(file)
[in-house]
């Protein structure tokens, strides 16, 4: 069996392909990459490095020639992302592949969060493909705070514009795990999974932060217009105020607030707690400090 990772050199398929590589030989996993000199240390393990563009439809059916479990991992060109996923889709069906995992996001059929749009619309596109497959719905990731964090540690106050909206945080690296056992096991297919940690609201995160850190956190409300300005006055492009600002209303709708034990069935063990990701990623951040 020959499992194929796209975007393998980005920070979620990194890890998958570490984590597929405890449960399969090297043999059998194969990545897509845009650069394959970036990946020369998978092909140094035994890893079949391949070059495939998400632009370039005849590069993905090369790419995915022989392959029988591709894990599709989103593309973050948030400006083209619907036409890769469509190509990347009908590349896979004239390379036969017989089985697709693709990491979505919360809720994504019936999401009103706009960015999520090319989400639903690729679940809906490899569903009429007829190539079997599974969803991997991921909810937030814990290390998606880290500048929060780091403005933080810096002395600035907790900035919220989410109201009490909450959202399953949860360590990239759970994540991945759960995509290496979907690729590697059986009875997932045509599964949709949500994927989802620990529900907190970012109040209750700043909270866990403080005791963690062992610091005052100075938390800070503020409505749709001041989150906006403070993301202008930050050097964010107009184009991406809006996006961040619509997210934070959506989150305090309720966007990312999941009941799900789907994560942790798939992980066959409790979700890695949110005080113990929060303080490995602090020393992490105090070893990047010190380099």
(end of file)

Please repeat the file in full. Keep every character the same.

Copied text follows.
[in-house]
């Protein structure tokens, strides 16, 4: 069996392909990459490095020639992302592949969060493909705070514009795990999974932060217009105020607030707690400090 990772050199398929590589030989996993000199240390393990563009439809059916479990991992060109996923889709069906995992996001059929749009619309596109497959719905990731964090540690106050909206945080690296056992096991297919940690609201995160850190956190409300300005006055492009600002209303709708034990069935063990990701990623951040 020959499992194929796209975007393998980005920070979620990194890890998958570490984590597929405890449960399969090297043999059998194969990545897509845009650069394959970036990946020369998978092909140094035994890893079949391949070059495939998400632009370039005849590069993905090369790419995915022989392959029988591709894990599709989103593309973050948030400006083209619907036409890769469509190509990347009908590349896979004239390379036969017989089985697709693709990491979505919360809720994504019936999401009103706009960015999520090319989400639903690729679940809906490899569903009429007829190539079997599974969803991997991921909810937030814990290390998606880290500048929060780091403005933080810096002395600035907790900035919220989410109201009490909450959202399953949860360590990239759970994540991945759960995509290496979907690729590697059986009875997932045509599964949709949500994927989802620990529900907190970012109040209750700043909270866990403080005791963690062992610091005052100075938390800070503020409505749709001041989150906006403070993301202008930050050097964010107009184009991406809006996006961040619509997210934070959506989150305090309720966007990312999941009941799900789907994560942790798939992980066959409790979700890695949110005080113990929060303080490995602090020393992490105090070893990047010190380099």